I have absolutely no idea what we’re doing here

Filed under: Humour,Movies,Philosophy — bblackmoor @ 08:51

“I have absolutely no idea what we’re doing here, or what I’m doing here, or what this place is about. But I am determined to enjoy myself.”

Wednesday, 2021-11-03

The Second Coming

Filed under: Philosophy,Poetry,Politics — bblackmoor @ 08:42

The best lack all conviction, while the worst
Are full of passionate intensity.

The Second Coming“, W. B. Yeats, 1919

Fun fact! Yeats went on to embrace fascism and authoritarianism — the “passionate intensity” of “the worst“. “The Second Coming” is the most compelling proof I know of that an artist is not their art — and if we insist on conflating the two, or on depriving ourselves of great art by less-than-great people, that it is we who suffer for it.

Yeats, after all, is long dead, and quite beyond our reproachment.

What had me thinking about this was, of course, the results of the election yesterday, in which the “the worst” — angry, hateful, and completely detached from realitywon virtually every election.

I am glad that I don’t have children. The United States is a dumpster fire, and it won’t get better in my lifetime.

If it ever does.

Wednesday, 2021-07-14

Indians, transvestites, and gypsies

Filed under: Philosophy,Society,Writing — bblackmoor @ 14:45

Language is the road map of a culture. It tells you where its people come from and where they are going.

— Rita Mae Brown

On the one hand, it’s my opinion that the specific word someone uses means very little compared to what they mean by that word.

On the other hand, yes, vocabulary changes over time. “Decimate” used to mean “kill one person in ten”; nowadays it means “destroy most of”, almost the opposite of its archaic meaning.

But context matters. Intent matters. Chasing the term-of-the-moment is a distraction from what actually helps or hurts people. This semiotic scavenger hunt is one of the ways in which well-meaning people are kept occupied by trivia, while the Republican death cult burns the United States to the ground.

That being said, if someone from Mexico tells me that they consider “Mexican” to be pejorative because someone, somewhere has used that word as an insult, I will make an effort not to use that word around them. (Note: this is a hypothetical example, but it very easily could be a real-life example tomorrow.)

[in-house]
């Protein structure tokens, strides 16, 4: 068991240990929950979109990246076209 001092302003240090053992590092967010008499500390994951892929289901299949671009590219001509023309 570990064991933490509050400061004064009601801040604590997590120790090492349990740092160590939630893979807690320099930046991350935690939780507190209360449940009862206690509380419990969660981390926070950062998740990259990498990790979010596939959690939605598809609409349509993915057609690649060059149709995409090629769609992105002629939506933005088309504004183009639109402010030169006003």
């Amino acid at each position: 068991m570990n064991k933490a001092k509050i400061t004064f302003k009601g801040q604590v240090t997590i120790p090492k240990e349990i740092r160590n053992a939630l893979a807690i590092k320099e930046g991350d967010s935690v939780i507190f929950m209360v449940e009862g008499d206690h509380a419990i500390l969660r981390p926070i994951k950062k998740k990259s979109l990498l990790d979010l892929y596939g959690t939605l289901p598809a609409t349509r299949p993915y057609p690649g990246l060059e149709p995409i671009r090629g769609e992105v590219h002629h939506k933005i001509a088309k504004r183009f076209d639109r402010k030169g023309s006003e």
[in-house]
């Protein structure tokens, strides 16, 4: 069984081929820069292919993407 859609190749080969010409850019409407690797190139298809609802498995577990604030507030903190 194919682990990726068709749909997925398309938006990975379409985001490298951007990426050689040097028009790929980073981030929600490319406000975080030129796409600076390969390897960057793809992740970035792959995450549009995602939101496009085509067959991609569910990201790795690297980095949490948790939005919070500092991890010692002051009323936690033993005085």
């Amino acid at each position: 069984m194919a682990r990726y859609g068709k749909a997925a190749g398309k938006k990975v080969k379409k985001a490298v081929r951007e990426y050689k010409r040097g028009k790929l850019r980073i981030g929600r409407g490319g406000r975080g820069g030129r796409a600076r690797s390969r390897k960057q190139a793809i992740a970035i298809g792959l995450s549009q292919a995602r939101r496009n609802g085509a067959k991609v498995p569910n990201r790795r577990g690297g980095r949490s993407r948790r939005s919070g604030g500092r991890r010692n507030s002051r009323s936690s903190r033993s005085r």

Thursday, 2021-05-06

Is good news still a thing?

Filed under: About Me,Humour,Philosophy,Society — bblackmoor @ 16:01

Is good news even a thing anymore? Not “making the best of it” news. Not “people staving off doom for one more day” news. Not “here’s some trivia about some stranger’s personal life” news. Not “be thankful things aren’t even worse” news. Actual good news.

That would be nice.

"I'm so looking forward to this being over and life getting back to normal." -- Stacy, former Souplantation assistant manager, February 2026

Good intentions

Filed under: Philosophy — bblackmoor @ 13:31

The United States was founded on good intentions, which are continually foiled by 1) racism so entrenched that some people think it’s synonymous with being American, 2) ordinary people’s worship of the ultra-wealthy as our “royalty”, who are rich by divine right, 3) a cultural obsession with warfare, and 4) neo-Puritan hypocrisy of such an intensity that it would be difficult to exaggerate it — no matter how bad you think it is, it’s actually worse. One-third of the USA literally belongs to an apocalyptic death cult which extols lies, hatred, and death as the core of their “morality”.

Tuesday, 2021-04-13

Resist authority

Filed under: Philosophy,Society — bblackmoor @ 17:26

It is bad for people to be obeyed too readily. It is corrosive to good manners and a healthy relationship with those around them. When you resist someone with authority, you are looking out for the well being and sanity of that person.